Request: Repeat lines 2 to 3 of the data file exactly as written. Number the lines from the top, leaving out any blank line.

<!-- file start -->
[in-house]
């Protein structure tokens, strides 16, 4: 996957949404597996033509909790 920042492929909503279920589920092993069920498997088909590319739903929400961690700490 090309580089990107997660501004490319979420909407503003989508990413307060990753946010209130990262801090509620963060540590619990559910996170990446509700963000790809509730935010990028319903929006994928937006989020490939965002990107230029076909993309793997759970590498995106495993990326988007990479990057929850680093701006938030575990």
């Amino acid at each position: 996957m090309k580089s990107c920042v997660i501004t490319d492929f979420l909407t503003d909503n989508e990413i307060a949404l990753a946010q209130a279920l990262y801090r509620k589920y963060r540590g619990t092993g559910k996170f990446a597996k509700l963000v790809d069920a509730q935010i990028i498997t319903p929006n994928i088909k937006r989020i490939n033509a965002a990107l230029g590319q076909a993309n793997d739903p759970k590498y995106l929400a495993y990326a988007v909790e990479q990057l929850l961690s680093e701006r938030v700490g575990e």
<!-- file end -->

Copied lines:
């Protein structure tokens, strides 16, 4: 996957949404597996033509909790 920042492929909503279920589920092993069920498997088909590319739903929400961690700490 090309580089990107997660501004490319979420909407503003989508990413307060990753946010209130990262801090509620963060540590619990559910996170990446509700963000790809509730935010990028319903929006994928937006989020490939965002990107230029076909993309793997759970590498995106495993990326988007990479990057929850680093701006938030575990």
């Amino acid at each position: 996957m090309k580089s990107c920042v997660i501004t490319d492929f979420l909407t503003d909503n989508e990413i307060a949404l990753a946010q209130a279920l990262y801090r509620k589920y963060r540590g619990t092993g559910k996170f990446a597996k509700l963000v790809d069920a509730q935010i990028i498997t319903p929006n994928i088909k937006r989020i490939n033509a965002a990107l230029g590319q076909a993309n793997d739903p759970k590498y995106l929400a495993y990326a988007v909790e990479q990057l929850l961690s680093e701006r938030v700490g575990e």